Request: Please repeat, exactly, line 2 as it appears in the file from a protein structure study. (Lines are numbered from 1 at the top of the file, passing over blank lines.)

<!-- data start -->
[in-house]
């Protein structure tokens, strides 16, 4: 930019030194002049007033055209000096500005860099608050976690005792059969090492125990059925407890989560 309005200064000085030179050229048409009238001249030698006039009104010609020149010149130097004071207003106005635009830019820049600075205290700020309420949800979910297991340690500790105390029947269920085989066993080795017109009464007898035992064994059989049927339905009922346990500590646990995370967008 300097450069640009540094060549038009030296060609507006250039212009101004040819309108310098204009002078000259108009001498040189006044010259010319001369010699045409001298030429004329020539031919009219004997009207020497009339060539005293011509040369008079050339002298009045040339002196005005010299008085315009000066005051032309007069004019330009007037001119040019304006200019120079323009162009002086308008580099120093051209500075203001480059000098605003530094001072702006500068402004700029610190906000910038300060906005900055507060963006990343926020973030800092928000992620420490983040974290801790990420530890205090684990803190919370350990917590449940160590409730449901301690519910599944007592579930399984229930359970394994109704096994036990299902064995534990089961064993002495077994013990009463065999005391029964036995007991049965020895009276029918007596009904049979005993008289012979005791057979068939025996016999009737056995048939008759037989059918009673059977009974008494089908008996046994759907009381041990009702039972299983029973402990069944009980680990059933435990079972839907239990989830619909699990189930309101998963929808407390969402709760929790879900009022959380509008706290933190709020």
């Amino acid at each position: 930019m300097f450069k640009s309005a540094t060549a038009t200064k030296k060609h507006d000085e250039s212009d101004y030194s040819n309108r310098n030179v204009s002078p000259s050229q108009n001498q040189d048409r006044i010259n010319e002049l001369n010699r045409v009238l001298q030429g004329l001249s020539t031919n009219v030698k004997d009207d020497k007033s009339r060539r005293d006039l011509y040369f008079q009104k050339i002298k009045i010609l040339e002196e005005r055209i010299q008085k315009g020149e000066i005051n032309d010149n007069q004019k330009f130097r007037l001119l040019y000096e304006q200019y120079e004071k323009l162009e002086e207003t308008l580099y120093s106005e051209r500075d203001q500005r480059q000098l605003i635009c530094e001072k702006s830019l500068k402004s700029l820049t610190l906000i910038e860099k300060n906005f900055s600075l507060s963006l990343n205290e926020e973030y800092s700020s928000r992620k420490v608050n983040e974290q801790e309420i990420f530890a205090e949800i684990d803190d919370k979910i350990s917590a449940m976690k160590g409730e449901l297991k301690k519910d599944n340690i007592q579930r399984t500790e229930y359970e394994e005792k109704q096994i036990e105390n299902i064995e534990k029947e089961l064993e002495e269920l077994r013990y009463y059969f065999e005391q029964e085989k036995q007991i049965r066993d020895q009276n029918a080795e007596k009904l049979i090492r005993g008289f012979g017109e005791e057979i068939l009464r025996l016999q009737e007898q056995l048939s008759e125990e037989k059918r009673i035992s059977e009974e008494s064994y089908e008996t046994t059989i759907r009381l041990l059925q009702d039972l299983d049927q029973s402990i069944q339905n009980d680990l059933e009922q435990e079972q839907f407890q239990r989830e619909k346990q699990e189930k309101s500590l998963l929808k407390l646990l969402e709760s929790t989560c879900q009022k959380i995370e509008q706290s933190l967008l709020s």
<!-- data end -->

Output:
């Protein structure tokens, strides 16, 4: 930019030194002049007033055209000096500005860099608050976690005792059969090492125990059925407890989560 309005200064000085030179050229048409009238001249030698006039009104010609020149010149130097004071207003106005635009830019820049600075205290700020309420949800979910297991340690500790105390029947269920085989066993080795017109009464007898035992064994059989049927339905009922346990500590646990995370967008 300097450069640009540094060549038009030296060609507006250039212009101004040819309108310098204009002078000259108009001498040189006044010259010319001369010699045409001298030429004329020539031919009219004997009207020497009339060539005293011509040369008079050339002298009045040339002196005005010299008085315009000066005051032309007069004019330009007037001119040019304006200019120079323009162009002086308008580099120093051209500075203001480059000098605003530094001072702006500068402004700029610190906000910038300060906005900055507060963006990343926020973030800092928000992620420490983040974290801790990420530890205090684990803190919370350990917590449940160590409730449901301690519910599944007592579930399984229930359970394994109704096994036990299902064995534990089961064993002495077994013990009463065999005391029964036995007991049965020895009276029918007596009904049979005993008289012979005791057979068939025996016999009737056995048939008759037989059918009673059977009974008494089908008996046994759907009381041990009702039972299983029973402990069944009980680990059933435990079972839907239990989830619909699990189930309101998963929808407390969402709760929790879900009022959380509008706290933190709020």